Georgia Bulletin

The Newspaper of the Catholic Archdiocese of Atlanta

What Mother Mary heard from the cross

By LORRAINE V. MURRAY, Commentary | Published March 11, 2024

We often picture the crucifixion as a silent and peaceful time. Perhaps this is because we gaze upon the crucifix at church in a serene setting. In fact, while Christ was on the cross, chaos broke out. We can imagine people in the crowd jostling with each other to get a good view of the spectacle. Some were shouting, “Save yourself by coming down from the cross.” One of the thieves crucified near Jesus was cursing him. 

Add to this the weeping of his mother and the other women gathered beneath the cross. Perhaps we imagine them standing there with John in silence, but what mother, what aunt, what friend of a man dying in agony wouldn’t be beseeching God to stop this brutality?  

In reading the last words Jesus spoke to the world, I found myself imagining what was in his mother’s heart. How stunned the crowd must have been to hear the opening statement. Not words of condemnation, not words of hatred and malice, but mercy. “Father, forgive them, for they know not what they do.” He was forgiving Herod, Pilate, Caiaphas, the soldiers, the crowd that had screamed “Crucify him!” His mother wouldn’t have been surprised by his message because she knew his teachings. “Love your enemies, do good to those who hate you, pray for those who mistreat you.”   

A short conversation takes place among Jesus and the two thieves. One mocks him, but the other defends him before uttering a prayer: “Remember me when you come into your kingdom.” His mother might have recalled Jesus’ words: “Unless you change and become like little children, you will never enter the kingdom of heaven.” Now the thief is like a helpless child, fully trusting God in his hour of death. Jesus’ answer to the man’s  prayer comes quickly: “Today you will be with me in paradise.”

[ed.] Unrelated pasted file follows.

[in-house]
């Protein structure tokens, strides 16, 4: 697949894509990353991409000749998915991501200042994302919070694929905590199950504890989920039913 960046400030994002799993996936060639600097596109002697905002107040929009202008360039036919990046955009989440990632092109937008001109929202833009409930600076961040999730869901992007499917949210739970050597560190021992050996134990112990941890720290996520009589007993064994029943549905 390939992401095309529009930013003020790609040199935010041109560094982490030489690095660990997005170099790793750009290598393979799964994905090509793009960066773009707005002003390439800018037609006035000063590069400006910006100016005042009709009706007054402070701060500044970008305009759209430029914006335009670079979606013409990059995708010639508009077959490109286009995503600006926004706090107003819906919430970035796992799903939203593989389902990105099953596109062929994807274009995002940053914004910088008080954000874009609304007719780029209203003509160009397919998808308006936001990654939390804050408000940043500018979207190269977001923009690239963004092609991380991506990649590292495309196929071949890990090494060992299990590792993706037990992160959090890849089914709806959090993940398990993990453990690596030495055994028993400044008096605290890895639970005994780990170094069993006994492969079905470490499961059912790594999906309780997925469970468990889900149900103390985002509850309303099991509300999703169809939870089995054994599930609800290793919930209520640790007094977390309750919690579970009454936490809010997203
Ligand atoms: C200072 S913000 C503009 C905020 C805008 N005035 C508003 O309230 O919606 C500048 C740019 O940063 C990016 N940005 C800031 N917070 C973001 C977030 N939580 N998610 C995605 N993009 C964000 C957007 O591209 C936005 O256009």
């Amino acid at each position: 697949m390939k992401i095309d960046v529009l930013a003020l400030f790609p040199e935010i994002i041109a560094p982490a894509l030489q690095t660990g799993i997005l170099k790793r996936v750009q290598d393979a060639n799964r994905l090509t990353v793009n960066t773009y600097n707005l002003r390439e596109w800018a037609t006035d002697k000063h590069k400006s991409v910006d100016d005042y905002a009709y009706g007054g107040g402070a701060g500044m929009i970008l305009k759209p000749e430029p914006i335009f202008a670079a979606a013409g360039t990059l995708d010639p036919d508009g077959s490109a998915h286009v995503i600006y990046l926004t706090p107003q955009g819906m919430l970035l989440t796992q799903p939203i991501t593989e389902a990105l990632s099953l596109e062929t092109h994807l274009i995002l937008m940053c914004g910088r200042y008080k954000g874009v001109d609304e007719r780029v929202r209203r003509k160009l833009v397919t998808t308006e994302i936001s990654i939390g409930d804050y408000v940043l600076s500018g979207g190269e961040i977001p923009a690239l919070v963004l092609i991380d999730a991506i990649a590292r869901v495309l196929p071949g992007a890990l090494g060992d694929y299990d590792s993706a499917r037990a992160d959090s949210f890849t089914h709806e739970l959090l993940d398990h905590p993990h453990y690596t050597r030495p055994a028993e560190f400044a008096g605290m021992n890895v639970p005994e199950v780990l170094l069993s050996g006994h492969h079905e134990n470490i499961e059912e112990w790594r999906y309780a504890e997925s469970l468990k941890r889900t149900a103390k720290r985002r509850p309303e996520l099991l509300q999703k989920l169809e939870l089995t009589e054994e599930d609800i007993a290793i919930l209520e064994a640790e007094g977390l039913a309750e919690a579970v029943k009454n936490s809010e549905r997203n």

How moved the Blessed Mother surely was, when Jesus showed his deep love for her in his final moments: “Woman, behold your son.” John was given the enormous responsibility of caring for the woman who, for decades, had pondered Simeon’s words, “You yourself a sword shall pierce.” As she witnessed her son’s death and the sword was plunged into Mary’s heart, Jesus ministered to her. “Behold, your mother,” he tells John. 

From noon until 3 o’clock, the sky darkened, as the one called the Light of the World was slowly dying. The grayness echoes the heart-wrenching cry from the cross: “My God, my God, why have you abandoned me?” These are the words from every person who has ever asked God, “Why is this happening?” His mother would recognize Jesus’ cry from Psalm 22, which describes a persecuted man who eventually triumphs. She also might recall her question to her boy after he was missing three days: “Son, why have you done this to us?” 

Jesus’ cry of “I thirst” could have filled Mary with memories. She had fed the infant at her breast. She had brought him water when he was a little boy. What pain for a mother to be unable to slake her son’s thirst! For Mother Teresa, Jesus’ words expressed a deeper meaning, a thirst for souls. Even as he is dying, Jesus wants to bring people to heaven. 

“It is finished,” Jesus said and bowed his head. He had fulfilled his mission, which was giving eternal life to believers. His mother might recall his words in the temple: “I must be about my Father’s business.” Having completed his Father’s business, he utters his last words: “Into thy hands I commend my spirit.” The earth quakes, the sun’s light is snuffed out and the curtain of the temple is torn in two.  

The centurion and the men with him are struck with fear, as they realize the truth. The crowd of onlookers leaves the scene “beating their breasts,” a sign of repentance. In his great mercy, Jesus had forgiven them for their cruelty and converted their hearts. They would go home and spread the word: “Truly, this man was the Son of God!”  

Artwork is by Lorraine’s late husband, Jef ( Her email address is